Zvi Malnovitzer (Hebrew: צבי מלנוביצר, born 1945) is a Jewish expressionist painter born to a Haredi, or ultra-Orthodox, religious family in Bnei Brak, Israel. His upbringing in a society isolated from the modern world, where he was dedicated to intensive and uninterrupted Talmudic study from a young age, makes his decision to become an artist unusual, bold, and one of accomplishment. During his training in Reichenau, Austria, where he studied under the auspices of artist Wolfgang Manner and under the direction of Ernst Fuchs (renowned exponent of “Fantastic Realism,” a 20th-century group of artists in Vienna combining techniques of the Old Masters with religious and esoteric symbolism), Malnvotizer developed a unique style portraying themes that straddle the religious and secular worlds.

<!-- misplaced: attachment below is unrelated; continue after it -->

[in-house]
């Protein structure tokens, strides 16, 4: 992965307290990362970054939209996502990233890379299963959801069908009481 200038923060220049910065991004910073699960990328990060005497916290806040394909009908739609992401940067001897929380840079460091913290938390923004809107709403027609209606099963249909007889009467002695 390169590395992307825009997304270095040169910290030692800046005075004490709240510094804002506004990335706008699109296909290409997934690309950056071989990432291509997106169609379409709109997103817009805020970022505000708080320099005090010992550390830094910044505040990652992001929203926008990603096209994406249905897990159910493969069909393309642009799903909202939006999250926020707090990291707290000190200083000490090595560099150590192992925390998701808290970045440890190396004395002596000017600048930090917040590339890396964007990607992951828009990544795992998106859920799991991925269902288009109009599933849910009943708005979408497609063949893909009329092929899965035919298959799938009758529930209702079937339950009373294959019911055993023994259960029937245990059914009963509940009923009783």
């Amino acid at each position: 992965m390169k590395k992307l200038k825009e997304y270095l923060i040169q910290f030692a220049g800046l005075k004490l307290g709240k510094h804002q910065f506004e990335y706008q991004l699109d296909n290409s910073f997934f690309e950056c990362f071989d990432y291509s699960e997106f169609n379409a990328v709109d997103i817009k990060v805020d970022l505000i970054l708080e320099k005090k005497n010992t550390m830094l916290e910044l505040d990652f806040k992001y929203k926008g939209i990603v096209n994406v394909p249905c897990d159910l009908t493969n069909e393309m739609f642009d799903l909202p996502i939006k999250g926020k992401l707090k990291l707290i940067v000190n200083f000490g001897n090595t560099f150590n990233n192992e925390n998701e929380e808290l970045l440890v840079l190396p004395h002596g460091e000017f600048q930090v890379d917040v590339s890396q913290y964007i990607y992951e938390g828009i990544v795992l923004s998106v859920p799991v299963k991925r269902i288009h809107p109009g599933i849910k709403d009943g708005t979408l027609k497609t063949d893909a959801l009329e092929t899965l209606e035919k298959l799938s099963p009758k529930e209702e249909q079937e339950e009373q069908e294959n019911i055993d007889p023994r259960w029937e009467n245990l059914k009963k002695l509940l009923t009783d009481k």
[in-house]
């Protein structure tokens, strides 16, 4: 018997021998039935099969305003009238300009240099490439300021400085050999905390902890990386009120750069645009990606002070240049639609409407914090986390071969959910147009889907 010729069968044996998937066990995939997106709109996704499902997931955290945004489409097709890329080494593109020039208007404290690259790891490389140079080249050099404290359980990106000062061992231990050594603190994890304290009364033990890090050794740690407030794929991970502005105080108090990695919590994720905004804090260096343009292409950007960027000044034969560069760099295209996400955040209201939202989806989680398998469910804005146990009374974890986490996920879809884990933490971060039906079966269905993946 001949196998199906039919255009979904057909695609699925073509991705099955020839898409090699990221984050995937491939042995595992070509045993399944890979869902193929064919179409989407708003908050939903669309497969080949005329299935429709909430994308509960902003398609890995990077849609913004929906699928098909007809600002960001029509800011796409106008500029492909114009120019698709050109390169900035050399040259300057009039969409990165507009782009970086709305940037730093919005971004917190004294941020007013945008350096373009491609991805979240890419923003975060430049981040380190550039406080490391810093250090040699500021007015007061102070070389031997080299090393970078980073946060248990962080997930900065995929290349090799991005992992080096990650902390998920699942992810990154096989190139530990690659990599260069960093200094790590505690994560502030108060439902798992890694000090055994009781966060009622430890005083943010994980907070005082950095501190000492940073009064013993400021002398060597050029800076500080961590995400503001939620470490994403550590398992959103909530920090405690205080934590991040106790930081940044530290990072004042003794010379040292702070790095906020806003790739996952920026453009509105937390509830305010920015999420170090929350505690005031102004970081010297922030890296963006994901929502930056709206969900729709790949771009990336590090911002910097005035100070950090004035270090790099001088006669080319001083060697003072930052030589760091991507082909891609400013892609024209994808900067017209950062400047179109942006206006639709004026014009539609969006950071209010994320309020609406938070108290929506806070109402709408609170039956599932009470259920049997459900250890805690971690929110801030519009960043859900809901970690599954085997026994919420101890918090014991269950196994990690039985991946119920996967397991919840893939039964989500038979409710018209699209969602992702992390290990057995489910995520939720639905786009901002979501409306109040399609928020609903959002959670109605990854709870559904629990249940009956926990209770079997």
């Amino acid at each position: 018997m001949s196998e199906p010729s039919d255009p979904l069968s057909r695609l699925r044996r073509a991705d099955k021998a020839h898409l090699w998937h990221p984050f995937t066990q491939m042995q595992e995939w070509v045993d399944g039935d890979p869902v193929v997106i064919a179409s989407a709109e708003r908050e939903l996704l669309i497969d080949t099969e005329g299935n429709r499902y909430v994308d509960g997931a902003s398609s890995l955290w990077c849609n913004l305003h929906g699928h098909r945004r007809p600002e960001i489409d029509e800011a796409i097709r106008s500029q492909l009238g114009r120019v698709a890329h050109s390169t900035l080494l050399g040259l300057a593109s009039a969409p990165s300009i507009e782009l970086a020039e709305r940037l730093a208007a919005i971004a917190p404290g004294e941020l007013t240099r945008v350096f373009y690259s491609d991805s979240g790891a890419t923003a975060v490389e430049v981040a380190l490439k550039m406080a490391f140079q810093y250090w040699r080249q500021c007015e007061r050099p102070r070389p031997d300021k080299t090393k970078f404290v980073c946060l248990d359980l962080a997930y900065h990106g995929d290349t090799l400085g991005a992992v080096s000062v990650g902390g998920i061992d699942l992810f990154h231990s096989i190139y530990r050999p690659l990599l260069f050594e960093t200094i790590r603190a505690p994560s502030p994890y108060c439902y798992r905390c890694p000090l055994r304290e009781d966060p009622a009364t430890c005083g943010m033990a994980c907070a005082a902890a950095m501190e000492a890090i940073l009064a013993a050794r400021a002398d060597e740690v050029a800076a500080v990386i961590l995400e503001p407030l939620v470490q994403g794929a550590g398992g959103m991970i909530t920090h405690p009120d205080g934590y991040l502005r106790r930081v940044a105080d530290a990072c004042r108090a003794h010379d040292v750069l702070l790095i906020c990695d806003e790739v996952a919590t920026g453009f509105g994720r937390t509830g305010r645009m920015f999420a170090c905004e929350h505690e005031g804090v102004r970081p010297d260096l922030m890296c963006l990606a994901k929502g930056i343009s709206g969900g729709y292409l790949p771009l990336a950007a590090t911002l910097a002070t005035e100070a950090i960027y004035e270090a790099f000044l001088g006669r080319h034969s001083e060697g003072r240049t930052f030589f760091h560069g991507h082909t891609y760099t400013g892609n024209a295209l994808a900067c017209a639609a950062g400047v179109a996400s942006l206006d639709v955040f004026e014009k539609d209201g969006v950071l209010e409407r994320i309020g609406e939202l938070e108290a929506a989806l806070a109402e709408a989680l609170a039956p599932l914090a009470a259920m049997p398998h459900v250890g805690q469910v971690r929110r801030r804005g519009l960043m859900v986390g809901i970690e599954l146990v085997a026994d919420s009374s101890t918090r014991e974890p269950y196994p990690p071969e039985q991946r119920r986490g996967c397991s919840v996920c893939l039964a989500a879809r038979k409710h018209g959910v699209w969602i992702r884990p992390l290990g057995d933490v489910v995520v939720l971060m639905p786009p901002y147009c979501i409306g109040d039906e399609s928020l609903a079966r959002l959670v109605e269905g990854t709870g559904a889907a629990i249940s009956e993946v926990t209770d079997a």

While Malnovitzer’s work is inspired by the prolific portraits of Rembrandt van Rijn (1606–1669) and the Romanticism of Francisco de Goya (1746–1828), his style is unique in that it combines European Expressionism with traditional and religious themes. The way he paints is reflective of the way he lives his life – by embracing modern ideas while continuing to preserve his religious traditions. The subjects in his paintings are diverse, ranging from rabbis, toHolocaust survivors, to patrons at coffee shops. The one characteristic that all his works share is that his subjects’ faces, especially their eyes, speak volumes about their life story. The humanity and the universality of his art has made him known throughout the world – in Tel Aviv, Tokyo, Paris, New York City, Los Angeles, London, Amsterdam, Sydney, Berlin, and many other cities where his paintings have appeared in auctions, at galleries, and in exhibitions.